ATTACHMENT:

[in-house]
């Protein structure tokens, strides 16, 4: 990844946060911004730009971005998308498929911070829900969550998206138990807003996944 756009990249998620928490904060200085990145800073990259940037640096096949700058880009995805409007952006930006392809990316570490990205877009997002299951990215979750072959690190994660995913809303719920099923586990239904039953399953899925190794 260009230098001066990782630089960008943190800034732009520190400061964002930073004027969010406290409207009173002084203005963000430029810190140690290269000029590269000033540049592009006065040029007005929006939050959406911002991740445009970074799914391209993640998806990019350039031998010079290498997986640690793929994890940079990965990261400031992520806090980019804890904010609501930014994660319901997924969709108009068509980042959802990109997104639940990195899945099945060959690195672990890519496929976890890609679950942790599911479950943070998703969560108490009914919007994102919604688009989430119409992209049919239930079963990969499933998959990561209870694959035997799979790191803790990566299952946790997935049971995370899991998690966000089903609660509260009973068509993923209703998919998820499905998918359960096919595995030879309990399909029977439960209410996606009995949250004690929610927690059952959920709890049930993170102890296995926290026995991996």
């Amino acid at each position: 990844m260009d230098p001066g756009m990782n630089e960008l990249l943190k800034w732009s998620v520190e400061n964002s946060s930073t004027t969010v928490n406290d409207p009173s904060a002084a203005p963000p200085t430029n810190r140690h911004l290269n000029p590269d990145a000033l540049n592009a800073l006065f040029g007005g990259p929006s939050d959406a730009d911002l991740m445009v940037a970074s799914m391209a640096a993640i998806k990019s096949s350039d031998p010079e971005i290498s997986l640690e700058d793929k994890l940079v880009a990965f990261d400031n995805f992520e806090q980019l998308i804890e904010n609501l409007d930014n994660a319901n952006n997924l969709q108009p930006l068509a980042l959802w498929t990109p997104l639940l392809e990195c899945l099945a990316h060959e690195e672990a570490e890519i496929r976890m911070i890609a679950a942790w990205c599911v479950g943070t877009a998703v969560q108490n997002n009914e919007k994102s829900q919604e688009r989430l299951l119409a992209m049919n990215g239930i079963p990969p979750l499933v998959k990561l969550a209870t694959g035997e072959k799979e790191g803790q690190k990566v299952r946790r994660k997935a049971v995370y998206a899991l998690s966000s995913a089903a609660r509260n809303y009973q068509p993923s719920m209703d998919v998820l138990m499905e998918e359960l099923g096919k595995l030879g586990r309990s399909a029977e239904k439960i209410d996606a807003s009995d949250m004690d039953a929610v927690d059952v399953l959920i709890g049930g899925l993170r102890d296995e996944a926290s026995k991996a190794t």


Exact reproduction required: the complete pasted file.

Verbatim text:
[in-house]
């Protein structure tokens, strides 16, 4: 990844946060911004730009971005998308498929911070829900969550998206138990807003996944 756009990249998620928490904060200085990145800073990259940037640096096949700058880009995805409007952006930006392809990316570490990205877009997002299951990215979750072959690190994660995913809303719920099923586990239904039953399953899925190794 260009230098001066990782630089960008943190800034732009520190400061964002930073004027969010406290409207009173002084203005963000430029810190140690290269000029590269000033540049592009006065040029007005929006939050959406911002991740445009970074799914391209993640998806990019350039031998010079290498997986640690793929994890940079990965990261400031992520806090980019804890904010609501930014994660319901997924969709108009068509980042959802990109997104639940990195899945099945060959690195672990890519496929976890890609679950942790599911479950943070998703969560108490009914919007994102919604688009989430119409992209049919239930079963990969499933998959990561209870694959035997799979790191803790990566299952946790997935049971995370899991998690966000089903609660509260009973068509993923209703998919998820499905998918359960096919595995030879309990399909029977439960209410996606009995949250004690929610927690059952959920709890049930993170102890296995926290026995991996």
């Amino acid at each position: 990844m260009d230098p001066g756009m990782n630089e960008l990249l943190k800034w732009s998620v520190e400061n964002s946060s930073t004027t969010v928490n406290d409207p009173s904060a002084a203005p963000p200085t430029n810190r140690h911004l290269n000029p590269d990145a000033l540049n592009a800073l006065f040029g007005g990259p929006s939050d959406a730009d911002l991740m445009v940037a970074s799914m391209a640096a993640i998806k990019s096949s350039d031998p010079e971005i290498s997986l640690e700058d793929k994890l940079v880009a990965f990261d400031n995805f992520e806090q980019l998308i804890e904010n609501l409007d930014n994660a319901n952006n997924l969709q108009p930006l068509a980042l959802w498929t990109p997104l639940l392809e990195c899945l099945a990316h060959e690195e672990a570490e890519i496929r976890m911070i890609a679950a942790w990205c599911v479950g943070t877009a998703v969560q108490n997002n009914e919007k994102s829900q919604e688009r989430l299951l119409a992209m049919n990215g239930i079963p990969p979750l499933v998959k990561l969550a209870t694959g035997e072959k799979e790191g803790q690190k990566v299952r946790r994660k997935a049971v995370y998206a899991l998690s966000s995913a089903a609660r509260n809303y009973q068509p993923s719920m209703d998919v998820l138990m499905e998918e359960l099923g096919k595995l030879g586990r309990s399909a029977e239904k439960i209410d996606a807003s009995d949250m004690d039953a929610v927690d059952v399953l959920i709890g049930g899925l993170r102890d296995e996944a926290s026995k991996a190794t």